By Jan Sjostrom – Daily News Arts Editor
Read Original: Palm Beach Daily News
The Norton Museum, which has been edging toward its $100 million capital campaign goal, rocketed past it last week with a $16 million donation from hedge fund billionaire and seasonal Palm Beach resident Ken Griffin.
The gift from the Kenneth C. Griffin Charitable Fund — the largest cash donation in the West Palm Beach museum’s 77-year history — brings the total raised for the Norton’s Norman Foster-designed expansion to $107 million.
And that’s not all. Griffin also plans to donate an additional $4 million to endow the director’s position.
“It raises the bar that someone like Ken, who’s such a major philanthropist and collector, takes an interest in us,” said Hope Alswang, chief executive officer and executive director. “It recognizes that we’ve really done something exceptional in delivering an important and monumental building.”
Fund-raising will continue to ensure the New Norton, as it’s been dubbed, begins life as a financially robust institution, she said.
The new wing will be named the Kenneth C. Griffin Building. The retooled museum will reopen to the public Feb. 9, after its six-month closing to reinstall art and complete interior work.
ent. “It will create a wonderful opportunity for generations of Palm Beach families, students and visitors to learn about and enjoy art.”
The Foster design was key in persuading Griffin to donate, Norton officials said.
But he also has ties to Florida. He attended high school in Boca Raton.
Since 2012, he’s spent more than $250 million assembling a 17-acre estate in Palm Beach about a quarter-mile south of President Donald Trump’s Mar-a-Lago. He donated $750,000 for the construction of the town’s new recreation center, which is scheduled to break ground Wednesday.
Griffin, 49, is founder and CEO of Chicago-based Citadel. He has a net worth of $9 billion, according to Forbes.
He’s appeared on ARTnews magazine’s Top 200 Collectors list every year since 2007. He serves on the boards of the Art Institute of Chicago, the Museum of Contemporary Art in Chicago and the Whitney Museum of American Art in New York.
His donations to museums include $19 million to the Art Institute of Chicago and $40 million to the Museum of Modern Art in New York, as well as $11 million to the Museum of Contemporary Art and $16.5 million to The Field Museum in Chicago.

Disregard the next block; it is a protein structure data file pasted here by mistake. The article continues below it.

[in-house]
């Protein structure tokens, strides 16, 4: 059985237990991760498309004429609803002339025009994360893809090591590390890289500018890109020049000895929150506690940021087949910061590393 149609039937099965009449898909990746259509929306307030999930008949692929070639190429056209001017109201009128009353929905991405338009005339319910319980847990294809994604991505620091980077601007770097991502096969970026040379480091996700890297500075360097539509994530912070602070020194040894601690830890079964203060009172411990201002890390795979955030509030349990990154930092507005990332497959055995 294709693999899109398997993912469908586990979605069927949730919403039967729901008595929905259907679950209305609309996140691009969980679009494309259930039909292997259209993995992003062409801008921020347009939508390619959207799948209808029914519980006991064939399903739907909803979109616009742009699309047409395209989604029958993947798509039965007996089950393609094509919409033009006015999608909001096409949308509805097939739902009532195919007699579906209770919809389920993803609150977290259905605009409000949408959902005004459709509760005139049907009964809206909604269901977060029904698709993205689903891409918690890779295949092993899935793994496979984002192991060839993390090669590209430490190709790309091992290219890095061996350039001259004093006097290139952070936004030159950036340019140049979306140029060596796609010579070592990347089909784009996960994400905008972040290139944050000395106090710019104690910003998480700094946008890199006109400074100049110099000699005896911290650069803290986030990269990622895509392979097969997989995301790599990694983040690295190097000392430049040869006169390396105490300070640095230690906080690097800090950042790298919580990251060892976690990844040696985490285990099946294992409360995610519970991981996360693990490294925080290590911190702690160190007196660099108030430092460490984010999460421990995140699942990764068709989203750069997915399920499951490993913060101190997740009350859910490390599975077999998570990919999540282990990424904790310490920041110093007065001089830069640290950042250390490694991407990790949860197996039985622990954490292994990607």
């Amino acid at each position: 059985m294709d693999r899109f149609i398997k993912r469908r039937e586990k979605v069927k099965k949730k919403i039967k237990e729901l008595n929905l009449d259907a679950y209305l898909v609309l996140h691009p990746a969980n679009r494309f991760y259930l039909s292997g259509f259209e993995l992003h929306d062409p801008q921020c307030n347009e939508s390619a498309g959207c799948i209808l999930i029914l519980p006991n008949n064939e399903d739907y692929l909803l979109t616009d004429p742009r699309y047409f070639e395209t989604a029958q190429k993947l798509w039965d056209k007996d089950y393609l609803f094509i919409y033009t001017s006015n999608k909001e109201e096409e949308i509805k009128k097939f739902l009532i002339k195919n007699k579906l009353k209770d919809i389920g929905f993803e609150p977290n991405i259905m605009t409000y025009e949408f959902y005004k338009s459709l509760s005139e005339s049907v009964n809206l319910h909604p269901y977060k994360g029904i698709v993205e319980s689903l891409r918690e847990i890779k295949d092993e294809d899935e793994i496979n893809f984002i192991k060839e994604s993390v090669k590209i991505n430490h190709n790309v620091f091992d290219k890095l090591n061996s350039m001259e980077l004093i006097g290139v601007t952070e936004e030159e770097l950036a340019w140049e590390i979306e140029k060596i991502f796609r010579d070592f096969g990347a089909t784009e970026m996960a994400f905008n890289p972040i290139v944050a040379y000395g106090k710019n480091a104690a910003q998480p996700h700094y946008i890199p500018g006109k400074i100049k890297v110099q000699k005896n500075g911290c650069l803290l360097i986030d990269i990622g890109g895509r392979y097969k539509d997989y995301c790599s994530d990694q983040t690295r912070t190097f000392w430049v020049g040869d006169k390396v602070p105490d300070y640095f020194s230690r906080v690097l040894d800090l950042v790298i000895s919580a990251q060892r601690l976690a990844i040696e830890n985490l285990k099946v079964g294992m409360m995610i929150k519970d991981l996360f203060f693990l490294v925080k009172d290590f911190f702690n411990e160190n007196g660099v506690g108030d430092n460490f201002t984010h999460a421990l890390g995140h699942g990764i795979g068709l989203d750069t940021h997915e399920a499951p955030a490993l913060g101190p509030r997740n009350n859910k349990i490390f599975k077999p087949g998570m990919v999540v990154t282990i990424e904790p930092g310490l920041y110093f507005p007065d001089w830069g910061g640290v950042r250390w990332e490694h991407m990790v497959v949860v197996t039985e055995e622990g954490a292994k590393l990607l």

But, like Judie and Howard Ganek, who recently promised more than 100 contemporary artworks to the Norton, he hasn’t been a Norton patron.
The museum can thank Palm Beach resident Bruce Gendelman for changing that. Gendelman, who is first vice-chairman of the board, met Griffin in the summer of 2016 at a dinner in Aspen.
Naturally, he brought up the Norton’s expansion. “He was very polite,” Gendelman said. “He said ‘Perhaps you could send me things from time to time.’”
Gendelman obliged with occasional texts about Foster and the Norton, to which Griffin replied with polite thank-yous.
Then he got a call from Griffin’s attorney, who asked when Gendelman might be available to give Griffin a tour of the project.
“Any time you want,” Gendelman said.
On March 10, Griffin, dressed in shorts, T-shirt and sneakers, arrived for a private tour with Gendelman and Alswang. After apologizing for his informal attire — he’d been too busy to change, he said — he informed them he had only 15 minutes to spare.
“He ended up staying for at least an hour and a half,” Gendelman said.
Griffin was particularly interested in the Norton’s Night Mist, a 1945 painting by Jackson Pollock. Two years ago, he paid Hollywood magnate David Geffen $200 million for Pollock’s 1948 Number 17A in a $500 million deal that also included Willem de Kooning’s Interchange.
Griffin spoke knowledgeably about museum operations and art, Gendelman and Alswang said. But what impressed them most was how nice he was. He greeted every security guard and construction worker he was introduced to by name. The following day he sent Alswang a bouquet of flowers and a thank-you note.
“That touched me,” she said. “I’ve never had a philanthropist send me flowers after a meeting.”
She hopes this is the start of a long relationship between Griffin and the museum.